Know Your Entities: Preparing for the Initial Consultation with Your Business Attorney

Starting a business is a serious endeavor that opens you up to many new legal considerations. Be prepared for your initial meeting with an attorney by learning about key business entity concepts.

Single owner

You are a solo practitioner who has been baking and giving away cakes for years. Now people offer you money to bake more. In this situation, if you simply limit yourself to baking cakes in your home kitchen without much fanfare, it may not be necessary to establish a formal entity.

Typical sole proprietors

– Small business
– Operating with a minimum of frills
– Comfortable taking personal financial risks


It has been a sole proprietor for some years. Orders have been coming in steadily and he has hired additional workers. After borrowing his neighbor’s truck to deliver a wedding cake to his first out-of-state client, he realizes that this relationship could help him grow his operations. This could be the time to establish a partnership. Here, you and one or more people agree to share ownership of the business. The partners decide the proportional share of the property. Depending on their status, the partners can share the risk equally or share the risk proportionally according to their agreement. Although it is tempting to rely on a friendly handshake to seal the deal, with so many considerations, it is important that both parties have an attorney review their agreement.

Typical associations

– People who have chosen partners with whom they are likely to work well both professionally and personally.
– Colleagues who have invested time and capital in the business.
– Partners who are willing to personally assume responsibility.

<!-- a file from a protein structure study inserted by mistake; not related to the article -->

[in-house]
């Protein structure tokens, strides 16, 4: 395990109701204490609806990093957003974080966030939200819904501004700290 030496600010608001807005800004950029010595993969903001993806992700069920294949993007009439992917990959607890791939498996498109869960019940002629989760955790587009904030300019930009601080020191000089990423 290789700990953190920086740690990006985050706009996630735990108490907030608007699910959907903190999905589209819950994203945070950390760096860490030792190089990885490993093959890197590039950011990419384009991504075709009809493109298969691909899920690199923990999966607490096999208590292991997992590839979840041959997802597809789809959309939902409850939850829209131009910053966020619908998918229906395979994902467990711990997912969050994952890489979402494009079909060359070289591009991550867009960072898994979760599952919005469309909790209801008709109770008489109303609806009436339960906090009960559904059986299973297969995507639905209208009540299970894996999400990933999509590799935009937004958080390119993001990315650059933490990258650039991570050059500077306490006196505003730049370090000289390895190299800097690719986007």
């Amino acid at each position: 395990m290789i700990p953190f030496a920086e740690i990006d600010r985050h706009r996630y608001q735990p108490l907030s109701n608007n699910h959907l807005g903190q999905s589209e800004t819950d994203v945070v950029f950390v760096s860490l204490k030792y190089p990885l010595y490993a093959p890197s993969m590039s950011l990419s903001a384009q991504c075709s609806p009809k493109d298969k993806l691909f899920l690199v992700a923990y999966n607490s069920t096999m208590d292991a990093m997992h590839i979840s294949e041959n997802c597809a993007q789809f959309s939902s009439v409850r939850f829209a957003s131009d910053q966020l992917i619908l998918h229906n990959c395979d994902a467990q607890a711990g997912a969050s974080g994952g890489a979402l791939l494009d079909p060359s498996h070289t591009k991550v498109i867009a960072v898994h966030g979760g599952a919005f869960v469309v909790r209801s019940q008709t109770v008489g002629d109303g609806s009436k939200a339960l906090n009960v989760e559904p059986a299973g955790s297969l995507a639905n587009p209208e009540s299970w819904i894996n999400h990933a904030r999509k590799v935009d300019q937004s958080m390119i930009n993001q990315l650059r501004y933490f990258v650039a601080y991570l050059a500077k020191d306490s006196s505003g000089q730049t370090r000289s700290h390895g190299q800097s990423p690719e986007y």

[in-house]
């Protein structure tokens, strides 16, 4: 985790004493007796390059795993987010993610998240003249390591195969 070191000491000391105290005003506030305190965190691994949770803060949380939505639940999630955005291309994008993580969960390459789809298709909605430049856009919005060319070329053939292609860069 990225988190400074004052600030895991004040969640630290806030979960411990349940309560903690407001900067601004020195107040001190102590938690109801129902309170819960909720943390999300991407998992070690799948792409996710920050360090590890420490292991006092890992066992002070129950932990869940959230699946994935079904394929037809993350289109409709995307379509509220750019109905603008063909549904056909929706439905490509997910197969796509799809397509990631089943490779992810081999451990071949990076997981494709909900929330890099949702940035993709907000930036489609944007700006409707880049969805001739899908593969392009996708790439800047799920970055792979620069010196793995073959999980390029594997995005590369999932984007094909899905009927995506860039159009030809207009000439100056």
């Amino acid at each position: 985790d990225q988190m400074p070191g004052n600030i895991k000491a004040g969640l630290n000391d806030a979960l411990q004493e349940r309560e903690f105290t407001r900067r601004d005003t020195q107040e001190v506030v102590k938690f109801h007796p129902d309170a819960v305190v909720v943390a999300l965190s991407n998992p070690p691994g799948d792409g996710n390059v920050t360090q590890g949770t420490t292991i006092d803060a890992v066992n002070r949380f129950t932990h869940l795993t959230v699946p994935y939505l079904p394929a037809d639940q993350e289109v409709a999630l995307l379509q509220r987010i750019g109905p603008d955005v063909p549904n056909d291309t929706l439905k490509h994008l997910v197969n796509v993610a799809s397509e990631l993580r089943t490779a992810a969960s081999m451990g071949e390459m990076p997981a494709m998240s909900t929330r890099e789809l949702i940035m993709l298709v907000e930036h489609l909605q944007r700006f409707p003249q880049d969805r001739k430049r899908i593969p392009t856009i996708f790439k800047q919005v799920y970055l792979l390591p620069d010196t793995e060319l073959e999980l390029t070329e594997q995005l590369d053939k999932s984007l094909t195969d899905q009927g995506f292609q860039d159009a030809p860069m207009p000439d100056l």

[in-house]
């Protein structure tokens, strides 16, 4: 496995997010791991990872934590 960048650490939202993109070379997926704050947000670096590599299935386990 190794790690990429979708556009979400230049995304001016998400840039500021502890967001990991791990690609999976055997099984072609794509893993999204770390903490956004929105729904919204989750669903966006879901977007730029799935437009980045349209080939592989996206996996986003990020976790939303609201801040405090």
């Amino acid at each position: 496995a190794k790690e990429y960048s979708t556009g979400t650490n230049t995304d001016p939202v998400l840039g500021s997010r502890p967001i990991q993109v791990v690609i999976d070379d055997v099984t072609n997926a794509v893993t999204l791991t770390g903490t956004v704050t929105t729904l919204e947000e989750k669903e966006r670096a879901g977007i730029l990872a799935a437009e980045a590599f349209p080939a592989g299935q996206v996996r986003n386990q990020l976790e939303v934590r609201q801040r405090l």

Limited liability company

The bake sale association has been booming and you and your neighbor agree that it is time to start a store. While the association worked when you were in your own kitchen, installing a commercial kitchen requires permits, contractors, and licenses. Above all, you must purchase insurance. This makes you reconsider whether you want to remain personally responsible. What if someone puts on some frosting and sued? The creation of a limited liability company will create a separation between you, the person and the business entity that you operate. In other words, if something bad happened, the company would be responsible, not you and your neighbor.

Typical limited liability companies

– Operate in an industry susceptible to lawsuits
– It can be of any size
– Requires less personal financial investment


Twenty years have passed and you are a Cake Don. In addition to making cakes for all occasions, she has an online baking show, podcast, and line of baking products. This is all fantastic and you are a millionaire, but your hands hurt and you wonder what will happen when you want to slow down. His family steps in and asks to participate, prompting him to establish a corporation. This form of business is run by a board of directors that, depending on the type of corporation, may or may not own shares in the company. If you want to ensure the long-term success of your cake business, having a corporate board available to help make decisions is critical.

Typical corporation

– Has a larger budget
– It can be for profit or not for profit
– Must comply with strict regulations if the corporation goes public

Be sure to work with an attorney to ensure you stay compliant while running a thriving business, no matter the type.

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